U.S. government debt is rated AAA/Aaa by Fitch/Moody’s and AA+ by S&P. Federal agency debt tends to receive favorable interest rates based upon the implied or actual backing of the agencies by the highly-rated federal government. Ratings vary a lot for municipal bonds; but the vast majority of municipal bonds are investment-grade (AAA/Aaa-to-BBB/Baa). Non-rated bonds tend to be the same quality as high yield (BB/Ba-and-below) bonds. The data in the following chart reflects the lowest S&P, Moody’s, or Fitch rating for each bond.
Ratings vary a lot for corporate bonds too. Generally, corporate bonds are rated lower than municipal bonds; but, still, the vast majority of corporate bonds are investment-grade. I read, once, that SIFMA said 15% of corporate bonds are high yield. I was unable to find where SIFMA said this; but 15% seems about correct considering other related data. Assuming that 15% is correct and using iShares data for the iShares Investment-Grade Corporate Bond ETF (LQD) and iShares High Yield Corporate Bond ETF (HYG), we get the following speculative picture of the corporate bonds space. The investment-grade data is the average of S&P and Moody’s ratings.
The mortgage bond market is currently dominated by federal agency mortgage-backed securities (MBSs) and collateralized mortgage obligations (CMOs). The agencies involved are Ginnie Mae (GNMA), Fannie Mae (FNMA), and Freddie Mac (FHLMC). For agency MBSs and CMOs, the interest and principal payments are guaranteed by the agency issuing the bond. CMBSs are commercial mortgage-backed securities. RMBSs are residential mortgage-backed securities.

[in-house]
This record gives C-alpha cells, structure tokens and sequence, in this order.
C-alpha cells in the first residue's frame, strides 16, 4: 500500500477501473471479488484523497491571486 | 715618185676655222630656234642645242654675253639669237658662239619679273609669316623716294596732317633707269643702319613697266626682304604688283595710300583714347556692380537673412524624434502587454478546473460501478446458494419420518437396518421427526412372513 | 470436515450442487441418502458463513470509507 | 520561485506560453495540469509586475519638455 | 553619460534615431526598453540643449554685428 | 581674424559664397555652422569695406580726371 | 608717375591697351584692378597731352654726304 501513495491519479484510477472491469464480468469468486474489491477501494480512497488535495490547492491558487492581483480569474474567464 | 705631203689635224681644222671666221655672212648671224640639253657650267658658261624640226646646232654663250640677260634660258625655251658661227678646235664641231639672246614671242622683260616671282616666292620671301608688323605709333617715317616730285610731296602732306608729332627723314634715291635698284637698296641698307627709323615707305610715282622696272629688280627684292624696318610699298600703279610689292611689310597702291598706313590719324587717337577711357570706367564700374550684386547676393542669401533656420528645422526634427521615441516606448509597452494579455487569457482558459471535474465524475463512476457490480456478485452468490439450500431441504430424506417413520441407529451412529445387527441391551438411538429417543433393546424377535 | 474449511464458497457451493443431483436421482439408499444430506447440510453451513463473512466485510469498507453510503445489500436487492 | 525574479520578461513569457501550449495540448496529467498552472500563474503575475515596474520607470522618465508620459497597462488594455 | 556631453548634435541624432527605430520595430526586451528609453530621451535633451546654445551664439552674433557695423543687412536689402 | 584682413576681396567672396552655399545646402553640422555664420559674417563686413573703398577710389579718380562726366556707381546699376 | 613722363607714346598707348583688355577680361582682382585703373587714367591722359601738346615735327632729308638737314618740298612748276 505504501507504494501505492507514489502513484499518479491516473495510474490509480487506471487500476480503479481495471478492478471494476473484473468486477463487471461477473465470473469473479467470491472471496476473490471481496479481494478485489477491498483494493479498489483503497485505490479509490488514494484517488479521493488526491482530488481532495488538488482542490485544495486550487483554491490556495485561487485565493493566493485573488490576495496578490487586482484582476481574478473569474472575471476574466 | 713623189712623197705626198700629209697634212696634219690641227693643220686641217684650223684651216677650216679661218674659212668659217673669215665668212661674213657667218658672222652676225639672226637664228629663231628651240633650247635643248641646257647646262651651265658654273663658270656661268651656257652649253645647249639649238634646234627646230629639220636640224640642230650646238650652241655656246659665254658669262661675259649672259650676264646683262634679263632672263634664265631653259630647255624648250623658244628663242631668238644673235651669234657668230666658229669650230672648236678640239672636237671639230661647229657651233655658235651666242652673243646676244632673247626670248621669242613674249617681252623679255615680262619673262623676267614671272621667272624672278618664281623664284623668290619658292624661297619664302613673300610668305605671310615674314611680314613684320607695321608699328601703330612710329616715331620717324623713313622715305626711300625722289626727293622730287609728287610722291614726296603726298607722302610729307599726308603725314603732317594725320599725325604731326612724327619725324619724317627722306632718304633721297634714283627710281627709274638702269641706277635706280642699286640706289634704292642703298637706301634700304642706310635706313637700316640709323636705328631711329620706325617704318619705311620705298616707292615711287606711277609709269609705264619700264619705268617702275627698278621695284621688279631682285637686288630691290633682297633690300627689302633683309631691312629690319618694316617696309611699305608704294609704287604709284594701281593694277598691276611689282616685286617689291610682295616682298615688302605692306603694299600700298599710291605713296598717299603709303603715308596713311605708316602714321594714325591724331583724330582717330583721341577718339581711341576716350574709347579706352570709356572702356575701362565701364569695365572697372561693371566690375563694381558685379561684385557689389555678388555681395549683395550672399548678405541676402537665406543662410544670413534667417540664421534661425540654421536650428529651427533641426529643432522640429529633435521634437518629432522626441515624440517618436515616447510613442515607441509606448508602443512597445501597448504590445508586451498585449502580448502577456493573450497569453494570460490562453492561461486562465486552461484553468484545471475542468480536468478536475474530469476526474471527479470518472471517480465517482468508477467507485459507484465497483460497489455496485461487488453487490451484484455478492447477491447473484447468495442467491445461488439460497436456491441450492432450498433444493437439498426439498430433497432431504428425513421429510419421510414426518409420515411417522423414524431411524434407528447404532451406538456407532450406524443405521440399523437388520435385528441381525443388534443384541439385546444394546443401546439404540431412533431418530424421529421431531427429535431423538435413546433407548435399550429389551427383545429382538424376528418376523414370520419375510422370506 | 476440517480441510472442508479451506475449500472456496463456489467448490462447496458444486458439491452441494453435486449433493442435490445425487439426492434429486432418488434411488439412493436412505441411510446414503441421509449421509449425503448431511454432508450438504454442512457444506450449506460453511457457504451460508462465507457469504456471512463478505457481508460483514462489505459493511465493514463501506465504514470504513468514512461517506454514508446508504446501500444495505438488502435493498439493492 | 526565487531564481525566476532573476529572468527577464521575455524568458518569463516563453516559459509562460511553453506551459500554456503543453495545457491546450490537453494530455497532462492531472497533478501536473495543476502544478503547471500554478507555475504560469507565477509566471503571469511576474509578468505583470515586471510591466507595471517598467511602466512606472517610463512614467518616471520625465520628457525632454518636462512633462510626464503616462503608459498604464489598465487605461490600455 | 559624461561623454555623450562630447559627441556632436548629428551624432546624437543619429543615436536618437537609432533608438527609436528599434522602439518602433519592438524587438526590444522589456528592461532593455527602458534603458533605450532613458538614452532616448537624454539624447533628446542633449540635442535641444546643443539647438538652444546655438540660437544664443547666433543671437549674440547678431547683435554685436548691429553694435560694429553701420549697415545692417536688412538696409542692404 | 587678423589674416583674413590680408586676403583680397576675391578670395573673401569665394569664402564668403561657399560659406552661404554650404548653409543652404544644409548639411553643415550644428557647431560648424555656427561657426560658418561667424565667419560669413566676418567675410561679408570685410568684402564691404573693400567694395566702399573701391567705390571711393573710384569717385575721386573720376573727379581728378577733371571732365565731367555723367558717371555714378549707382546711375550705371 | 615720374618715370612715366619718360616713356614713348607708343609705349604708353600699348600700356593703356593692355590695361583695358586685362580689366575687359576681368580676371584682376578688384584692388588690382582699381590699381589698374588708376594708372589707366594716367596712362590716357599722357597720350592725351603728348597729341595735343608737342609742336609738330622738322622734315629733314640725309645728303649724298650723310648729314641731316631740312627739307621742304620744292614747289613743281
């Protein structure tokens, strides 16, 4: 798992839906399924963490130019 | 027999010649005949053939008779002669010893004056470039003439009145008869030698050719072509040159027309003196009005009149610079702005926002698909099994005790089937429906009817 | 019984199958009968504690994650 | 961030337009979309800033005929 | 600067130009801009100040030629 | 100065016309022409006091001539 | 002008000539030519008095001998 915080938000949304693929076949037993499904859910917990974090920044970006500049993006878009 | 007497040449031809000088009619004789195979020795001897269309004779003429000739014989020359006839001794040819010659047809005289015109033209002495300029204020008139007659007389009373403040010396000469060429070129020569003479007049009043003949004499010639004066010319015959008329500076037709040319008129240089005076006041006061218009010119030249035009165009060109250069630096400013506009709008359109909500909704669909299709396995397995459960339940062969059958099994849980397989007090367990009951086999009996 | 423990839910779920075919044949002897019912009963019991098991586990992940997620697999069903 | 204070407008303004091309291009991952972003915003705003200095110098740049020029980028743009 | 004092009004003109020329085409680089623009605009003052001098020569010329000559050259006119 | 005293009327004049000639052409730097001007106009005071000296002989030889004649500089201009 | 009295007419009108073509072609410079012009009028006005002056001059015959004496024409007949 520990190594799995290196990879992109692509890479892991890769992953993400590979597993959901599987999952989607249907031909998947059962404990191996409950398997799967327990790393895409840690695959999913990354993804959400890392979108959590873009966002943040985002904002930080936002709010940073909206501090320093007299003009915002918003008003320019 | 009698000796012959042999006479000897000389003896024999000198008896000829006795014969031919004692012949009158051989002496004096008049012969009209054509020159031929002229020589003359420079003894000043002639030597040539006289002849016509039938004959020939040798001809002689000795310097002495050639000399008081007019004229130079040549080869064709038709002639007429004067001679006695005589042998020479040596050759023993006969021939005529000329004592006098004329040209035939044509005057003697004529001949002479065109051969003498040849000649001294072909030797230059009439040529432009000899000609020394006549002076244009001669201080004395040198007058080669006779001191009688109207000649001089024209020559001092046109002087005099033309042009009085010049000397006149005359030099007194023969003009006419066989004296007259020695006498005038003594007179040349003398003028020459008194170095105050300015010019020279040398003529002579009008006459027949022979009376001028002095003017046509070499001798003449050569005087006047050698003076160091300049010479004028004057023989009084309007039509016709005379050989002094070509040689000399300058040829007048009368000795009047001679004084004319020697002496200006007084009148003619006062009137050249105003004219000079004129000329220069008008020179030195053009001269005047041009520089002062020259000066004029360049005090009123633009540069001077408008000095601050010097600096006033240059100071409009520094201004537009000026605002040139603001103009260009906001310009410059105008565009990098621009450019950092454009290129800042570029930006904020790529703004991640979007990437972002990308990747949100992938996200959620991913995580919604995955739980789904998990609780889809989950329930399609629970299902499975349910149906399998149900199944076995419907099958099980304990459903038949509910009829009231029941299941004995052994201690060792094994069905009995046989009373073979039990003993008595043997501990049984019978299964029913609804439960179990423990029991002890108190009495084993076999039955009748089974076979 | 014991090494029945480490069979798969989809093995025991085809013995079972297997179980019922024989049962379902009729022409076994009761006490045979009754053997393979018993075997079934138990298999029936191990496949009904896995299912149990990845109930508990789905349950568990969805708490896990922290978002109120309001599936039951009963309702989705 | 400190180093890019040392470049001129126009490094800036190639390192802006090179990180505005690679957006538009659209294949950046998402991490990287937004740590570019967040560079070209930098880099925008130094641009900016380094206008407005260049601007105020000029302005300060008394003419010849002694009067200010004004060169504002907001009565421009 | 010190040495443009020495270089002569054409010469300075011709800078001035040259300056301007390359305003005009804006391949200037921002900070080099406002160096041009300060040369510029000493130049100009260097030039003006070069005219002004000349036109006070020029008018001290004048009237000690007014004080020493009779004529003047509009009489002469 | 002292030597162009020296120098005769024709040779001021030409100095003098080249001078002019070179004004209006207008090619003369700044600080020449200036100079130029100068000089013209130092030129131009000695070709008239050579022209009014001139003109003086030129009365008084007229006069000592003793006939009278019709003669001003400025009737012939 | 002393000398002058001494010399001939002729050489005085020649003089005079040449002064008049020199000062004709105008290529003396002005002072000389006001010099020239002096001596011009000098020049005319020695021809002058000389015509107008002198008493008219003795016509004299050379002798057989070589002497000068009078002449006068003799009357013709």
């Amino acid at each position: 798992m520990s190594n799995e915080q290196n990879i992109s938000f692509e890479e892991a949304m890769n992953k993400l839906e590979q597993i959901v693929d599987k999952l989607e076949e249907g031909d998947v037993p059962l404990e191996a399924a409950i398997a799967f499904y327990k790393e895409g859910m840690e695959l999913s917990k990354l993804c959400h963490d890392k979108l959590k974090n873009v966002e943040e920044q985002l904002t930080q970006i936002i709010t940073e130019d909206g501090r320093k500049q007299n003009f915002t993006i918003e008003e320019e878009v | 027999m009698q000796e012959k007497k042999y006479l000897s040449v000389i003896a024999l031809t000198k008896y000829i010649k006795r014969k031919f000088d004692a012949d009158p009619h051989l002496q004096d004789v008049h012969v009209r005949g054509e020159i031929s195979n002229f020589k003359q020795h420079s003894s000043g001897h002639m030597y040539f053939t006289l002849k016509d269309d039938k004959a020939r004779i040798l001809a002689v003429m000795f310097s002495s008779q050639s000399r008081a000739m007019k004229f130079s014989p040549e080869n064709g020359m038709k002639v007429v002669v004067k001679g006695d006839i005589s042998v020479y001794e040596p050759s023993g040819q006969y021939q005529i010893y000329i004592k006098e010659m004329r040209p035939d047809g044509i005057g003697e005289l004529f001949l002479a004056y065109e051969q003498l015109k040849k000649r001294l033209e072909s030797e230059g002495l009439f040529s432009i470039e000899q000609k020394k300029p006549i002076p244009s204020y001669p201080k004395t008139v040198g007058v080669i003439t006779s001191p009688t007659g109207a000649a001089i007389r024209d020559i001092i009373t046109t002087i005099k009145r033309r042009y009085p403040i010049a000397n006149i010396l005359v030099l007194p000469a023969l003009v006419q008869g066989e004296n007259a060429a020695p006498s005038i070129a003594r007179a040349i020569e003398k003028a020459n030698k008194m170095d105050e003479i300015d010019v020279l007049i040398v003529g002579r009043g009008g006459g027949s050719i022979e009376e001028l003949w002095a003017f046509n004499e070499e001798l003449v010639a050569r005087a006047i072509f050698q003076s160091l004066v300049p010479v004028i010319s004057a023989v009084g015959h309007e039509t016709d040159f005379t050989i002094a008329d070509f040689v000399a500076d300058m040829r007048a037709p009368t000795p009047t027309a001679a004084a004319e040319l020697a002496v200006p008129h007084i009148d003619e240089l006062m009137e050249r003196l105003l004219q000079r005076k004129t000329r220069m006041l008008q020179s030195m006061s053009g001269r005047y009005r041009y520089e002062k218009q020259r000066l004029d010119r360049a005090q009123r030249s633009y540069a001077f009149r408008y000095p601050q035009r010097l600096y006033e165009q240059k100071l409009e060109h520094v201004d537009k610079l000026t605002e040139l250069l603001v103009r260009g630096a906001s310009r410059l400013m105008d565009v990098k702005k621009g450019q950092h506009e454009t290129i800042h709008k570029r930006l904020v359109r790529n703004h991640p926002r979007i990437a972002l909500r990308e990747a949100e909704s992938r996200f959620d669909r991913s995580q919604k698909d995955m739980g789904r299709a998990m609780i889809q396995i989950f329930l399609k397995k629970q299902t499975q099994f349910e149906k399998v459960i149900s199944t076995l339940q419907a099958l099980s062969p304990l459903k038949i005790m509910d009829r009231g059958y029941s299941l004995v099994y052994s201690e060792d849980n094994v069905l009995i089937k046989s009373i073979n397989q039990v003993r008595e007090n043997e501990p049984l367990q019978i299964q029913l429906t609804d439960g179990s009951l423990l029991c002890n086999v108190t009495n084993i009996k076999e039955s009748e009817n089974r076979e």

As mentioned above, the asset-backed market shrunk 49% on a GDP-adjusted basis from the end of 2007 thru 2012. All major asset-backed debt categories shrunk strongly in market size, except Student Loans, which grew slightly in non-GDP-adjusted terms. Also, it should be noted that the Automobile and Other category market sizes have been recovering recently from their strong fall. CDOs are collateralized debt obligations.
Only half of all asset-backed debt has a known investment-grade rating. In the Home Equity space, only 8% of the debt has a known investment-grade rating, whereas in the Credit Card, Automobile, and Student Loans spaces the known-investment-grade-rating figures are 98%, 94%, and 91% respectively. The known-investment-grade-rating figures for the Other and CDOs spaces are 60% and 43% respectively.
As mentioned above, the money market (including CDs) market shrunk 47% on a GDP-adjusted basis from the end of 2007 thru 2012. Large decreases in market size occurred in both the Large Time Deposits (CDs) and Commercial Paper categories. The decrease was greater in the Commercial Paper category.
Below is a condensed version of much of the above information. It is, from an amount-outstanding-by-debt-type perspective, the U.S. bond market in a nutshell.